Analysts believe conflict with China might have created civil-military schisms in Delhi
KARACHI:India appears to be stuck in the proverbial rock and a hard place. The country is struggling with the worst economic downturn, an interminable pandemic and a festering border dispute with China that has morphed into an embarrassing conflict with its mighty neighbour.
Even after the apparent de-escalation, defence and foreign policy experts believe New Delhi’s worst military nightmare is far from over. They say India was caught off guard and still hasn’t managed to extricate itself from the costly border spat with China.
When asked to comment on the situation after the agreement to de-escalate, Dr Ashok Swain, a professor of Peace and Conflict Research at Sweden’s Uppsala University bluntly said, “There is no end to this crisis. India is waiting for China to withdraw its troops, which will not happen.”
He pointed out that the situation on the ground is still favourable for China. Leaders in Beijing, Dr Swain said, know that they have an upper hand and will most likely wait for the winter. “These uncertainties help China strategically.”
Criticising Indian news outlets for overplaying the deal with China, Dr Swain said, “Don’t believe what they say, see what they do. The border stand-off is not going away, prepare for a long winter. China is ready for it.”
Dr Swain said the deadly brawl in the Himalayan border region has exposed the failures of India’s intelligence agencies. “This is a serious crisis and Prime Minister Narendra Modi’s administration is clueless,” said Dr. Swain.
On the diplomatic front, he said, India is already isolated in the region it once hoped to dominate. “Almost all countries that had strong ties with New Delhi are now in Beijing’s orbit,” said Dr Swain in an interview from Sweden, where he is based. “New Delhi’s diplomatic options are shrinking by the hour.”
What started as a hand-to-hand fight between the two armies along the disputed frontier, has now transformed into the most dangerous confrontation since 2017. Border skirmishes between China and India have punctuated the timeline of their transactional relationship, but nothing comes close to the intensity of the latest episode.
“While China is openly releasing details, the world’s largest democracy is busy concealing information and sending out ambiguous messages about the crisis,” said Dr Swain, who is an open critic of the ruling BJP’s domestic and foreign policies.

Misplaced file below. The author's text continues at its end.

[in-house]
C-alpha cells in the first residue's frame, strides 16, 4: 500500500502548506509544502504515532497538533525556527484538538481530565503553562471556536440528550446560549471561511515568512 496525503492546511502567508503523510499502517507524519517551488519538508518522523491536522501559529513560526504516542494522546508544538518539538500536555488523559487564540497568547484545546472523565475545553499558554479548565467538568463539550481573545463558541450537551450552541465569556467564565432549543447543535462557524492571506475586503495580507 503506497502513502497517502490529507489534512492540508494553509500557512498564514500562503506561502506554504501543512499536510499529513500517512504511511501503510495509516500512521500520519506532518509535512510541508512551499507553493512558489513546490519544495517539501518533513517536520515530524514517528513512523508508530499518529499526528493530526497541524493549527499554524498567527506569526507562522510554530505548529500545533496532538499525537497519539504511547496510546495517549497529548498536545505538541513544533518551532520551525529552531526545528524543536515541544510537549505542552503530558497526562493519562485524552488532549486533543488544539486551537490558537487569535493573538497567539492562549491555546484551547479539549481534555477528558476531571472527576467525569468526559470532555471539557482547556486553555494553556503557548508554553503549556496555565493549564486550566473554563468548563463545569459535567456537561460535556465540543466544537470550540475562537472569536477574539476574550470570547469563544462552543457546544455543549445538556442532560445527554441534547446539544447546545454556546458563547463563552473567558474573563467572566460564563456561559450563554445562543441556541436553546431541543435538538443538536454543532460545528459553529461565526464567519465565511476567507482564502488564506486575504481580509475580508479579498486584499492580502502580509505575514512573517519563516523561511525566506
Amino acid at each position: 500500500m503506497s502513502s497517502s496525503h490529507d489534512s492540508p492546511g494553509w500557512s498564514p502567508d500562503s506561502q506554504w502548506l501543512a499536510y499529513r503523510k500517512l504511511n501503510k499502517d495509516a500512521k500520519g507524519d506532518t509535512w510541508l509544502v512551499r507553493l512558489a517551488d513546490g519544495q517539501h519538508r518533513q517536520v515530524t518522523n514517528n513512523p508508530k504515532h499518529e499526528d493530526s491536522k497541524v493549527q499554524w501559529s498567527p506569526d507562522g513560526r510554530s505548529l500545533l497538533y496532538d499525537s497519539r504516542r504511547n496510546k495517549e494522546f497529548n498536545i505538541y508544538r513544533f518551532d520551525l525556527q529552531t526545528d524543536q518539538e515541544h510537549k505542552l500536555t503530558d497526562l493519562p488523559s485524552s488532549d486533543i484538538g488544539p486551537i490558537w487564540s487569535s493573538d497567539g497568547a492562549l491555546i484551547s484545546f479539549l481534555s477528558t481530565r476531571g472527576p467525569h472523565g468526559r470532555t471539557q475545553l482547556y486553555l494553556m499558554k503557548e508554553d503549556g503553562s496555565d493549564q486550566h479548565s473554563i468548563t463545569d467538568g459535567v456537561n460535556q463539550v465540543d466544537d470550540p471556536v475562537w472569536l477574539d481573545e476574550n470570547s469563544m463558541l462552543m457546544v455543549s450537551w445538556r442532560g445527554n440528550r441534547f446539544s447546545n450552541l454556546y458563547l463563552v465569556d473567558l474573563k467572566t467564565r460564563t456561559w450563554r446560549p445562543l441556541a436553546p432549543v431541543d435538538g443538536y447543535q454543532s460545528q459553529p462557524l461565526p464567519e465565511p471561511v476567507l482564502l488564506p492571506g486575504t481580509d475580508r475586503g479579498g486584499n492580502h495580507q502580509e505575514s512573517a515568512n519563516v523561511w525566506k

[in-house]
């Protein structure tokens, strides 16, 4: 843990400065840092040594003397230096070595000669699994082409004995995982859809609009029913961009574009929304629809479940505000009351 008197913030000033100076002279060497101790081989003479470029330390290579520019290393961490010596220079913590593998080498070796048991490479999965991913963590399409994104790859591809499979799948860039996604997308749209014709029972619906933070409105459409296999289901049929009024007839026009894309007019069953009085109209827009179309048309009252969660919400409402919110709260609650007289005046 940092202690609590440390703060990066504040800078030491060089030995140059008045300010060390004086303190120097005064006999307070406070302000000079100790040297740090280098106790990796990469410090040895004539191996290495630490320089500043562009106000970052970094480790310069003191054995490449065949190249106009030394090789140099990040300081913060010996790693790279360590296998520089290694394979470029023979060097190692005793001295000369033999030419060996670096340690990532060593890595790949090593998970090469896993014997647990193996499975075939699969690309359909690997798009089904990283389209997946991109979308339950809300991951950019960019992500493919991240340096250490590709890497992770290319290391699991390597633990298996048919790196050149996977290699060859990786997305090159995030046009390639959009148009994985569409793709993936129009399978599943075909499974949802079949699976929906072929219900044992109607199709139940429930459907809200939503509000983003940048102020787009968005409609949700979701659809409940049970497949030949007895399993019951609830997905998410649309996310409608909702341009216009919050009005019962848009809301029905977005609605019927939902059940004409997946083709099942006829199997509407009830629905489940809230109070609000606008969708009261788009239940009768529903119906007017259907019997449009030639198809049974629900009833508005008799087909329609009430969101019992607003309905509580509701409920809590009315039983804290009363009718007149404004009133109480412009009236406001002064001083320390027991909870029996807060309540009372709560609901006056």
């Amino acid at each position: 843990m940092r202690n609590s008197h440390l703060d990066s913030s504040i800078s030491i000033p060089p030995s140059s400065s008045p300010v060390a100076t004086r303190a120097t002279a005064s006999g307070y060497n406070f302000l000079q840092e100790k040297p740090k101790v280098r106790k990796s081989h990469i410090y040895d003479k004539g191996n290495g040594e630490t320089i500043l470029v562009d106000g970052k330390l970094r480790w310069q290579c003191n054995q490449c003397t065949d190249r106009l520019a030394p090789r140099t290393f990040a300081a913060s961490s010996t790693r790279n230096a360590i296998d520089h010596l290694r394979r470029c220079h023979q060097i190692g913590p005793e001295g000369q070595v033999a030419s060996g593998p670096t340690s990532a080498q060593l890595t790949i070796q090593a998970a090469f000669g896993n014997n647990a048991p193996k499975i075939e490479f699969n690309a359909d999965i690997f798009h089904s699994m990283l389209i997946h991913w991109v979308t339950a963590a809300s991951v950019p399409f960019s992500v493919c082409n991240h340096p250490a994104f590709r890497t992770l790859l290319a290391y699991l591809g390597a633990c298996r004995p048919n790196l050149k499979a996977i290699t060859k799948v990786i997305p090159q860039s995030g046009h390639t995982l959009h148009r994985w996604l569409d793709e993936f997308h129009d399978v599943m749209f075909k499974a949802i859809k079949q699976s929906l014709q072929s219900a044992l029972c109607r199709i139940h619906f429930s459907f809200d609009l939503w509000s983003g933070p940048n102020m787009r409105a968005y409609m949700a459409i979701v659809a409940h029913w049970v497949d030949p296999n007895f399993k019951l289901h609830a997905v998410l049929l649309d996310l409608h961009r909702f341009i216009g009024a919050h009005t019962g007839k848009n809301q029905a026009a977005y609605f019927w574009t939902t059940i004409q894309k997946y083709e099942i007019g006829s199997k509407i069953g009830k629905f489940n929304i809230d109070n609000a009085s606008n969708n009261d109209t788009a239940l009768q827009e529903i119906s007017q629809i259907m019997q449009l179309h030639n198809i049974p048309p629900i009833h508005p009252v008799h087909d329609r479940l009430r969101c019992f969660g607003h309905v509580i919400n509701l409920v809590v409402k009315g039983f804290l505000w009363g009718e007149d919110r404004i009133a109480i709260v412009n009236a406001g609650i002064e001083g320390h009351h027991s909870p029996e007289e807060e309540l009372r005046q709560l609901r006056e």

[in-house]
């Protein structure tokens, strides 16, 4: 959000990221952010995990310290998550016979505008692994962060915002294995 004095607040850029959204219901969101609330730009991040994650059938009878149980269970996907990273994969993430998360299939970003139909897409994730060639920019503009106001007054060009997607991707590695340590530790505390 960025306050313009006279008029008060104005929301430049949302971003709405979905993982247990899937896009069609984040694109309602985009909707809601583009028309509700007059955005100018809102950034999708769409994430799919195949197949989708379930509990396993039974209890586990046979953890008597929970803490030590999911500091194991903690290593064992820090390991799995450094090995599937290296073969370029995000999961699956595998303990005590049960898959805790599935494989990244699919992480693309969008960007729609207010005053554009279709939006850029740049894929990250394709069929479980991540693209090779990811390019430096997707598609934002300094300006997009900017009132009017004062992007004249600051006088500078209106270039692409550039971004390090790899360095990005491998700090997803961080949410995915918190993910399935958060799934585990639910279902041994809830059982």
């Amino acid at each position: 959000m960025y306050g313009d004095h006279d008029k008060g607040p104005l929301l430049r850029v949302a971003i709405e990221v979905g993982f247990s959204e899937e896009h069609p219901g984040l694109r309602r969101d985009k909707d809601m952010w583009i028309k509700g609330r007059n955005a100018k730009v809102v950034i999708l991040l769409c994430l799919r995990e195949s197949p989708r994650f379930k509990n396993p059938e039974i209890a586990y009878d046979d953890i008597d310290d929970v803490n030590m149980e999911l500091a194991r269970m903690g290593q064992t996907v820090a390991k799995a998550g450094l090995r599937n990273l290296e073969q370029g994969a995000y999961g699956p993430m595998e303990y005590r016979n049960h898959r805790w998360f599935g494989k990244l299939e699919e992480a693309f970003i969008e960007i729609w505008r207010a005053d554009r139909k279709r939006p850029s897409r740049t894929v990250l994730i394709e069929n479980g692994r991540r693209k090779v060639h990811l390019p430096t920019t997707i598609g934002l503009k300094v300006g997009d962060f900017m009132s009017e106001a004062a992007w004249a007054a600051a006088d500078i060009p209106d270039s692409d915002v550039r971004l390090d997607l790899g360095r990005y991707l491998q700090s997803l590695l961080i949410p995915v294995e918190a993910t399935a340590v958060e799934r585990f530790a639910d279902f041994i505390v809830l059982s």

He said a cocktail of missteps by the Modi government offended Beijing. “The decision to revoke Kashmir’s quasi autonomy, provocative statements about the territorial disputes with China by key ministers, and India’s role in the South China Sea have triggered Beijing’s ire.” He placed the blame squarely on the Indian prime minister’s shoulders for prolonging the simmering confrontation in the Himalayas, which is expected to cost a lot more than originally estimated.
Referring to China’s military and economic superiority, Dr Swain said, “India cannot afford this conflict. The country is struggling with a faltering economy. There is no way India can match China’s military might.” India, he said, cannot play the big-league game that China is so confidently playing for decades.
“India is trying to become China while it is becoming a poorer version of it,” quipped Dr Swain, who has been teaching peace and conflict for over two decades at the oldest university in all of the Nordic countries.
Instead of criticising the prime minister for his lack of leadership, Dr Swain said, India’s pro-government media appears to be complicit in covering up Modi’s failures. “Indian media is spreading unverified reports related to China, which can add fuel to the fire,” he cautioned.
The border dispute with China, he said, does not help Modi’s Hindu-nationalist agenda. “A conflict with Pakistan helps Modi and his Hindu nationalists, but the BJP does not benefit from the current border dispute with China.”